The 3,200-kilometer Grand Canal dates back nearly 2,500 years. It passes through eight provinces and municipalities. In 2014, 27 sections of the canal, totaling 1,011 km, and 58 relevant heritage sites gained UNESCO World Heritage status. [Illustration/China Through Time: A 2,500-Year Journey Along the World's Greatest Canal, by Encyclopedia of China Publishing House and DK Publishing]
486 BC: King of the Wu State builds waterway linking Yangtze and Huaihe rivers
In 486 BC, Han Gou, in today’s Jiangsu province, was constructed following orders by Fuchai, a king of the Wu State during the Spring and Autumn Period (770-476 BC), to connect the Yangtze and Huaihe rivers. Subsequent monarchs continued digging canals to make full use of waterways,
advance transportation and enhance national stability.
605-610: Emperor Yang of Sui commissions canal centering on Luoyang
Sui Dynasty (581-618) Emperor Yang ordered a massive canal project from AD 605 to 610 centered on Luoyang, in today’s Henan province, as the “eastern capital” of his united empire. The 2,400-km canal links Zhuojun, near today’s Beijing, and Hangzhou, which is now Zhejiang’s provincial capital. Although the canal was originally built to consolidate his control over the northeast and southeast of his territory, the project’s expense undermined the ruler, who indulged in luxury and accelerated the dynasty’s fall. Nevertheless, his canal remained pivotal to transportation during the Tang (618-907) and Northern Song (960-1127) dynasties.
Southern Song Dynasty: Canal connecting Hangzhou and Ningbo is dredged
The canal in eastern Zhejiang, which was first constructed in AD 300, was expanded during the Southern Song Dynasty (1127-1279). Jurchen people ruled northern China in the Jin Dynasty (1115-1234). Song royals relocated the capital to Hangzhou during the Southern Song. As north-south transportation via the waterway was cut off, a canal connecting Hangzhou and Ningbo in Zhejiang was dredged and became a lifeline for the Southern Song.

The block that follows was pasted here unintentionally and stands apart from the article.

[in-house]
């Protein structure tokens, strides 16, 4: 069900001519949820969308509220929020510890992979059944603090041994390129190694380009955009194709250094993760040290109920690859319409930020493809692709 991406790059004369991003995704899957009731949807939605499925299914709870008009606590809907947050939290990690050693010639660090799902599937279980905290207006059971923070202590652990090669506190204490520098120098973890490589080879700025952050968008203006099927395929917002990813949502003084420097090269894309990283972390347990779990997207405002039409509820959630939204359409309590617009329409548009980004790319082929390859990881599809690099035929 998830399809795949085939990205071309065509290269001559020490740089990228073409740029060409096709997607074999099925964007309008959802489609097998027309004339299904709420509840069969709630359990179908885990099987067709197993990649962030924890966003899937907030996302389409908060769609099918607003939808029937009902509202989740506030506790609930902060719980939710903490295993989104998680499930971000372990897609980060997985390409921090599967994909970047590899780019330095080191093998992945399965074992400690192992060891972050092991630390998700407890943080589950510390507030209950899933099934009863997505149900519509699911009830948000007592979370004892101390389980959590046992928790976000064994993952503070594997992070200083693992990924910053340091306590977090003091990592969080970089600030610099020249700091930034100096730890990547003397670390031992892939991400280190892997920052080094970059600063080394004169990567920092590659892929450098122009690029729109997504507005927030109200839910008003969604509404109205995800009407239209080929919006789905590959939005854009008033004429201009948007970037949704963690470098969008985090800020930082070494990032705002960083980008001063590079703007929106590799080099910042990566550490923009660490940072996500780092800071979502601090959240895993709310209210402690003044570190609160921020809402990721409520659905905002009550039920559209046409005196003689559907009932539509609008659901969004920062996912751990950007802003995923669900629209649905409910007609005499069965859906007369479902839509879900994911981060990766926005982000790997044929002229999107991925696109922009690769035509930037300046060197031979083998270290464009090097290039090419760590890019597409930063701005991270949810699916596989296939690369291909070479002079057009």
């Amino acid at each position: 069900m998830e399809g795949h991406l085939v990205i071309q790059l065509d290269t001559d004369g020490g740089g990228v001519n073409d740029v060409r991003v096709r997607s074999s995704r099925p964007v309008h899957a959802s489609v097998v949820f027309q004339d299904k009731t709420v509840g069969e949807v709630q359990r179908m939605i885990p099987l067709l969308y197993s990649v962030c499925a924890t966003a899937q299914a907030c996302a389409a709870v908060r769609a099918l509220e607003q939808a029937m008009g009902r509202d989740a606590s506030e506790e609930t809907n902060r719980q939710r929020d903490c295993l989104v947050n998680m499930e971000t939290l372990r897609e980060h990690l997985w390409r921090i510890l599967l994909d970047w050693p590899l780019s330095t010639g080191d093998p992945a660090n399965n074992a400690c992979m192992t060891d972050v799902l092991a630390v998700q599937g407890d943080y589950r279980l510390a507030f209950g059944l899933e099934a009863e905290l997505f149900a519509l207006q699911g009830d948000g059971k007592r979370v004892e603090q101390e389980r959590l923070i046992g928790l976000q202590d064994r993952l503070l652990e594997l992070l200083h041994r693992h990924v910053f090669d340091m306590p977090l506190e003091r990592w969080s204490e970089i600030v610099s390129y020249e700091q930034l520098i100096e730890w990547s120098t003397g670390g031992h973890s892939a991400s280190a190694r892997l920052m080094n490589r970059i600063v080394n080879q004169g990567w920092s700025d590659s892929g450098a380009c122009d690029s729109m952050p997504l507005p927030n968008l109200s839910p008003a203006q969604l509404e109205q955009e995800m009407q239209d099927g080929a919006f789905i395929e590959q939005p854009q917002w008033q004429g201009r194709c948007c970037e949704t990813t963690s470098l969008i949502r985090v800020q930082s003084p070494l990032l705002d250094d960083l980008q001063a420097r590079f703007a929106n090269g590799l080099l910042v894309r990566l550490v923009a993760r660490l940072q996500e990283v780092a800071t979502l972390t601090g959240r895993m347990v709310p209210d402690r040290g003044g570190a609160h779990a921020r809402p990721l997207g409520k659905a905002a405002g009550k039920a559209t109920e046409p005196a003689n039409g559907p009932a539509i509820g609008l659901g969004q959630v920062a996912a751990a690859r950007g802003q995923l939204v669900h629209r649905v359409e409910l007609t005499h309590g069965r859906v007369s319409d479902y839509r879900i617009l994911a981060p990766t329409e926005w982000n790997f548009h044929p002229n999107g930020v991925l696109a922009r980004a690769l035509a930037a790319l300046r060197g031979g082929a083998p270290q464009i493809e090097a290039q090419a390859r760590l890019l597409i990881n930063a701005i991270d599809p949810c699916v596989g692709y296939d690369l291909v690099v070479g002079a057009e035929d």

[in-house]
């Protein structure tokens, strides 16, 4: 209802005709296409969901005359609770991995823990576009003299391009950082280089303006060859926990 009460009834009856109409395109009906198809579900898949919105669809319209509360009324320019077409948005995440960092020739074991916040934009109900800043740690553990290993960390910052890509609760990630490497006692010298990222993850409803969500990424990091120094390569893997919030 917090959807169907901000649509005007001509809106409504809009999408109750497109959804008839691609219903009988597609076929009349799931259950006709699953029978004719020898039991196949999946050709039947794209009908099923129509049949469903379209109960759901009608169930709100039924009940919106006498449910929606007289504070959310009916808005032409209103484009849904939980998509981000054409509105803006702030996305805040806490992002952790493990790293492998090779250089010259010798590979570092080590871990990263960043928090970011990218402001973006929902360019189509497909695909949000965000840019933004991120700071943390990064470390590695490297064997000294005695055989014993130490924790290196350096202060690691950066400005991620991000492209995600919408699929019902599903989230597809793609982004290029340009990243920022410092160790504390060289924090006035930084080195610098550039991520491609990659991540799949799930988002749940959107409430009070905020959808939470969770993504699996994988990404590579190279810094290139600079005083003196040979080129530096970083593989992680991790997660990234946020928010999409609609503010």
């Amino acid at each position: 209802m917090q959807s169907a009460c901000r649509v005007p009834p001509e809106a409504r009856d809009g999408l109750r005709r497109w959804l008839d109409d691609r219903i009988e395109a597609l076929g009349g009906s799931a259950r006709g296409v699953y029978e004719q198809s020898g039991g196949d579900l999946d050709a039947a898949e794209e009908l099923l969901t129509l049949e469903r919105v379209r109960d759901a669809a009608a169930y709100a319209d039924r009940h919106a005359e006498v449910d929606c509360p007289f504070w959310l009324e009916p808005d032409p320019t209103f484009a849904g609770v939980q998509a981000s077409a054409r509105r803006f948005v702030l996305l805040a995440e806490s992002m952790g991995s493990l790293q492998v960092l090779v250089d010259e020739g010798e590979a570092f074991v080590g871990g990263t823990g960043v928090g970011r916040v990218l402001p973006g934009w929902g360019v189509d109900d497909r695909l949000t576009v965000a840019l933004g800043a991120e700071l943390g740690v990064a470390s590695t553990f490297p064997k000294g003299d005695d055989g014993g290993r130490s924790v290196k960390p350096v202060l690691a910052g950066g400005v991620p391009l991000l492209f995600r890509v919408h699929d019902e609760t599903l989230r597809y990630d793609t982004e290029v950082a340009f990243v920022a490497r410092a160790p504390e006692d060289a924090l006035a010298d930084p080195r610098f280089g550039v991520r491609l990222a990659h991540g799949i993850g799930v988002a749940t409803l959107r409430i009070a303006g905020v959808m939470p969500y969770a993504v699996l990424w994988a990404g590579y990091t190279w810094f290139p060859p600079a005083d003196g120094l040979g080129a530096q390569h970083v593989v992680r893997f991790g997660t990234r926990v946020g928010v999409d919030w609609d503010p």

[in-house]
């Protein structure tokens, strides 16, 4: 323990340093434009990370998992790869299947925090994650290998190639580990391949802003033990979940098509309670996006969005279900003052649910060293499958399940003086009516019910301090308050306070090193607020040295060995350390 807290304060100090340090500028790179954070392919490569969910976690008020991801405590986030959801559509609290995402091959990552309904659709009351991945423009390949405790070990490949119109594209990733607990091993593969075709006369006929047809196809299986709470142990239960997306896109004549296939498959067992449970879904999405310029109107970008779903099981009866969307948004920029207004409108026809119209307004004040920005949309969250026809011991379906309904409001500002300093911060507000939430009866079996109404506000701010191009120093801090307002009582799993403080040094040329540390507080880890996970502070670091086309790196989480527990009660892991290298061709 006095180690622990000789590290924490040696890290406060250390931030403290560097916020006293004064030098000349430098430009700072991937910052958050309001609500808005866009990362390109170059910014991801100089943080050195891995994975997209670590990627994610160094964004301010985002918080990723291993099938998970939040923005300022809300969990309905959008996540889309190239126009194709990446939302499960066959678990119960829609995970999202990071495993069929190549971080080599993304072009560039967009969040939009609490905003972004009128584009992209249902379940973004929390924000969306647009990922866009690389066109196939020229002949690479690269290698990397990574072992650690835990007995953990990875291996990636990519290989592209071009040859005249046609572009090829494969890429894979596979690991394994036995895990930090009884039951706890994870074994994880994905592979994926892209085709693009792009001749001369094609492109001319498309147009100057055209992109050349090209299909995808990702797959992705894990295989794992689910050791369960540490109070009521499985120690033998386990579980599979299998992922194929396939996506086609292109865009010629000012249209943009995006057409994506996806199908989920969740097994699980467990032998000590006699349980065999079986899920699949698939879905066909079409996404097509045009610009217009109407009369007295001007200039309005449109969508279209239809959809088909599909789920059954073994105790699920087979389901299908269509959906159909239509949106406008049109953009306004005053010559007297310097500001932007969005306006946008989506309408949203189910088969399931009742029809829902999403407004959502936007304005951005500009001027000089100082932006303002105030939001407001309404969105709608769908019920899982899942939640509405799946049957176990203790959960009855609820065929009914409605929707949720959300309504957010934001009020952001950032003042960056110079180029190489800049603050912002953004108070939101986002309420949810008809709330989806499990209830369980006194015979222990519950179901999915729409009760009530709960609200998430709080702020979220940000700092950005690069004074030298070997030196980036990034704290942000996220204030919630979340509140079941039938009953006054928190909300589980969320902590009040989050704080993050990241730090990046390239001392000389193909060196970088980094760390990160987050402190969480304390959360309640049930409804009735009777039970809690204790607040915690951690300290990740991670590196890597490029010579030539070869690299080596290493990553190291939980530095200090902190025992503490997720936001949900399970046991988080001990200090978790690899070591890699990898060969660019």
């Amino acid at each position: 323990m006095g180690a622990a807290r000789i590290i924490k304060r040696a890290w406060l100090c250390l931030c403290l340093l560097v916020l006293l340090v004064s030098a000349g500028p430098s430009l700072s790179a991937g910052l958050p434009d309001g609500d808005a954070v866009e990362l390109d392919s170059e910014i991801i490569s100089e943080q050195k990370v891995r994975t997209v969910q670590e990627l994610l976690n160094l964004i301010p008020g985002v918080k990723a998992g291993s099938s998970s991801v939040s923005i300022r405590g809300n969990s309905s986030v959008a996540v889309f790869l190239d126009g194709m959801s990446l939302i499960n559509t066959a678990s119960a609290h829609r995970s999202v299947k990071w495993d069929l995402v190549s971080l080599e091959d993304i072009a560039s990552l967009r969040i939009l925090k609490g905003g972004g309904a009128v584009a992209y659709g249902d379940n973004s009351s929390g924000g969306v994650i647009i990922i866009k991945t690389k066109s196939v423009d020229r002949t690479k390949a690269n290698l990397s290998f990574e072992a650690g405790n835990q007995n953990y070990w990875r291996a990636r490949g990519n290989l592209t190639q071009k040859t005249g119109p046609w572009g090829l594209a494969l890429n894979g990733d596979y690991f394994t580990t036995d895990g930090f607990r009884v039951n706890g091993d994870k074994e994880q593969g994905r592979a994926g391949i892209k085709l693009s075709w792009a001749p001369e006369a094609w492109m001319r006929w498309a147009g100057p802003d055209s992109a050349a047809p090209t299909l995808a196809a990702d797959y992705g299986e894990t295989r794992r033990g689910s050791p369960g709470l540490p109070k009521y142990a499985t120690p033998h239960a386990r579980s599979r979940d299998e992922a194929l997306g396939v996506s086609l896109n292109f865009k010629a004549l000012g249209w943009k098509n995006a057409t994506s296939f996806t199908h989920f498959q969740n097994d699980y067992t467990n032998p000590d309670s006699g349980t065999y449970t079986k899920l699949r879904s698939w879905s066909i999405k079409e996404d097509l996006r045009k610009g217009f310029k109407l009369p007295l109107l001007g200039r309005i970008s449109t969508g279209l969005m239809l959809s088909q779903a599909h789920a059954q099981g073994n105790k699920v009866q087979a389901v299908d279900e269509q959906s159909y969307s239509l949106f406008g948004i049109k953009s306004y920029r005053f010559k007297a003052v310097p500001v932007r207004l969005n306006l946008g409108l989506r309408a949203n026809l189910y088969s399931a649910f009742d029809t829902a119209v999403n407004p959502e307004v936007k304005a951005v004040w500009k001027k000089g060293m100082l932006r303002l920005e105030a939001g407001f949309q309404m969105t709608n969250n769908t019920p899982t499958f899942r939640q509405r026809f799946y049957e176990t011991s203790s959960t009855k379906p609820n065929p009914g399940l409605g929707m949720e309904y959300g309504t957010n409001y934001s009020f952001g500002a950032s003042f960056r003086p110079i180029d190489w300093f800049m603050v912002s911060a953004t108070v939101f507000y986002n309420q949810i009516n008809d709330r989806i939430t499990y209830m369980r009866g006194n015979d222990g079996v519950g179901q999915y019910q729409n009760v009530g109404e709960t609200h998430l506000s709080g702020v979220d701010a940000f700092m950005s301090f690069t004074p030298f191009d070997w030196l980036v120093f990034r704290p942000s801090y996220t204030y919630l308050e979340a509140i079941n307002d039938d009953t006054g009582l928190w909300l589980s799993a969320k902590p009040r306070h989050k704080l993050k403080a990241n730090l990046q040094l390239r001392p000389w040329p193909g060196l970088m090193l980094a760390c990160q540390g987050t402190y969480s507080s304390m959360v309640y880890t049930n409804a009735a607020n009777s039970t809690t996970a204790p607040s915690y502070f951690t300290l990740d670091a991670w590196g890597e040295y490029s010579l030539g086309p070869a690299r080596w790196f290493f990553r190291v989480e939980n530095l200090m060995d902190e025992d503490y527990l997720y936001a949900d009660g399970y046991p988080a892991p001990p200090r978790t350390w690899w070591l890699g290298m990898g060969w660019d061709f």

1281-1293: Kublai Khan and Guo Shoujing excavate the northernmost section
During the Yuan Dynasty (1271-1368), Kublai Khan’s canal construction from 1281 to 1293 shortened the distance between Beijing, the national capital, then known as Dadu, and Hangzhou to 1,794 km. It was hailed as symbol of national reunification. A major project was Beijing’s Tonghui Canal, led by engineer and astronomer Guo Shoujing, which was crucial to food security. Downtown Beijing’s Shichahai Lake became the canal’s northern terminus.
1411: Song Li and Bai Ying dredge highest canal section in Shandong
In 1411, Ming Dynasty (1368-1644) official Song Li joined hands with Bai Ying, an experienced artisan in Shandong province, to dredge the highest canal section to enable the waterway to continue to flow in the following centuries. In 1451, the position of canal governor was established. The governor took charge of the watercourse along with military commanders.
The canal logistically benefited the Forbidden City’s construction in Beijing from 1406 to 1420. Quality bricks were shipped from Shandong and Jiangsu provinces to build the imperial city.
18th century: Emperor Qianlong imports culture along the Grand Canal
Qing Dynasty (1644-1911) emperor Qianlong (1711-99) toured the region south of the Yangtze along the Grand Canal six times, not only bringing back key elements of gardening styles to design of his imperial resorts in Beijing but also leaving many folk legends along the route. Peking Opera and Peking roast duck are believed to be introduced to Beijing from the south following the emperor’s tours.